Martin Mull, Acerbic Comedian and Actor, Dead at 80

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Certain deaths hit us differently, even when it comes to people from the entertainment world. Martin Mull’s is one like that. The acerbic comedian and actor died at home in Los Angeles on Thursday at age 80, according to a statement his family posted to Instagram on Saturday.


His heartbroken daughter, Maggie Mull, wrote: 

“He was known for excelling at every creative discipline imaginable and also for doing Red Roof Inn commercials. He would find that joke funny. He was never not funny. My dad will be deeply missed by his wife and daughter, by his friends and coworkers, by fellow artists and comedians and musicians, and — the sign of a truly exceptional person — by many, many dogs. I loved him tremendously.”

via the Hollywood Reporter:

Martin Eugene Mull was born in Chicago on Aug. 18, 1943. His father, Harold, was a carpenter, and his mother, Betty, an actress and director. He was raised in North Ridgeville, Ohio, and New Canaan, Connecticut.

His original plan was to become a painter, and he studied at the Rhode Island School of Design, receiving a bachelor’s degree in fine arts and a master’s in painting. To earn money for tuition, Mull organized bands, and the experience opened his eyes to the world of entertainment. 

However, it was as Garth and Barth Gimble, the very different identical twins from Fernwood, Ohio — the mythical setting for the Norman Lear-produced Mary Hartman, Mary Hartman — that placed Mull in the national spotlight.

The clever Mull starred with frequent collaborator Fred Willard and co-wrote the 1985 Cinemax mockumentary The History of White People in America and its 1986 sequel. He also portrayed Colonel Mustard on the big screen in Clue (1985).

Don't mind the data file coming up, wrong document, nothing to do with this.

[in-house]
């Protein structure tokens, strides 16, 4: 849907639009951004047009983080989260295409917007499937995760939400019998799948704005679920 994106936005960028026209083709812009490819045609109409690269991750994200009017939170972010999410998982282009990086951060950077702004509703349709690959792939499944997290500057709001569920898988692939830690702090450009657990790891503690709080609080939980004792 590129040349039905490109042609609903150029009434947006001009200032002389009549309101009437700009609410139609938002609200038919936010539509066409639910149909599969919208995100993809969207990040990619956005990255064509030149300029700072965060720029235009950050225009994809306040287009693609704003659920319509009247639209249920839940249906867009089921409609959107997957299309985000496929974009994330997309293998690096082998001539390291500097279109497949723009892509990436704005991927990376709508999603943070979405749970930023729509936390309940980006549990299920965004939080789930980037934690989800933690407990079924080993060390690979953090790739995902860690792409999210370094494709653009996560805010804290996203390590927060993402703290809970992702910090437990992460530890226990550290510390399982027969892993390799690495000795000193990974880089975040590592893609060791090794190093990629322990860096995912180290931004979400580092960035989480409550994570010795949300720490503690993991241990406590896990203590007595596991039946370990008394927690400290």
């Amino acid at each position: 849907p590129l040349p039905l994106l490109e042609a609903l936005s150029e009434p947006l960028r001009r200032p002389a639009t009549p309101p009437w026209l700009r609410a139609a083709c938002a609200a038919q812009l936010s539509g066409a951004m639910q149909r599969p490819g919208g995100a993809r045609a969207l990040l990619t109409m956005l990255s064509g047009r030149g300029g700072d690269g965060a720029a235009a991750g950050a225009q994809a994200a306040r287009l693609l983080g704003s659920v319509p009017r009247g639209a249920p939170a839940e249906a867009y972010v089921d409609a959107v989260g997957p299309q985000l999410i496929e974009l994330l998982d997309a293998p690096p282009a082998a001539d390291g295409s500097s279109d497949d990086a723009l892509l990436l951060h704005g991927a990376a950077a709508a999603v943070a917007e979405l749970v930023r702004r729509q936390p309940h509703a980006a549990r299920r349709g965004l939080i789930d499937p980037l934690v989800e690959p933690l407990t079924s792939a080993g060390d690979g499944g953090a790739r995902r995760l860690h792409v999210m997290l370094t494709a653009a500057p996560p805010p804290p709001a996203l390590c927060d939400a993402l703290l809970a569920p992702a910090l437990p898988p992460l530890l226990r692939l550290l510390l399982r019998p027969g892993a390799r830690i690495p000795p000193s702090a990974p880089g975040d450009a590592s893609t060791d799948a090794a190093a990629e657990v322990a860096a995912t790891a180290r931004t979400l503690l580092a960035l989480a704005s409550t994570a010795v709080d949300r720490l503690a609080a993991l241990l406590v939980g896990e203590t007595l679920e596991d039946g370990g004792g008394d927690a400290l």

Some readers might also recognize Mull from his role on Roseanne Barr’s eponymous hit sitcom in the 1990s, as the boss at the diner where she worked.

As THR noted, though, he kept his hand in up to current shows, both as a featured actor and a recurring player:

More recently, he was one of the old guys on the Fox sitcom The Cool Kids and an acid-tripping attorney on Netflix’s The Ranch and recurred on ABC’s Not Dead Yet.

He was also a recent guest on “Life in Pieces,” a show on which his daughter Maggie serves as a writer-producer. 

On a personal note, I most remember him from the ’80s comedy, “Mr. Mom,” as the lecherous boss of the wife (Teri Garr) who went back to work, while her white-collar husband (Michael Keaton) attempted to stay home with the kids. There were also his hilarious stand-up routines and guest appearances on “The Tonight Show,” when it was still hosted by Johnny Carson. Mull always had a quirky way of looking at the world that stood out from other, perhaps slicker comics of the era. And if you missed “The Cool Kids,” it’s worth digging into on a streaming service. It was a shame it never found an audience, I think.


Mull is survived by, among others, his wife, Wendy Haas (they got married in 1982), and his daughter Maggie, who seems to be carrying on his memorable legacy in television.

Here’s a classic scene that shows the rivalry between the characters played by Mull and a pre-“Batman” Keaton in “Mr. Mom”:

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Rest in peace.

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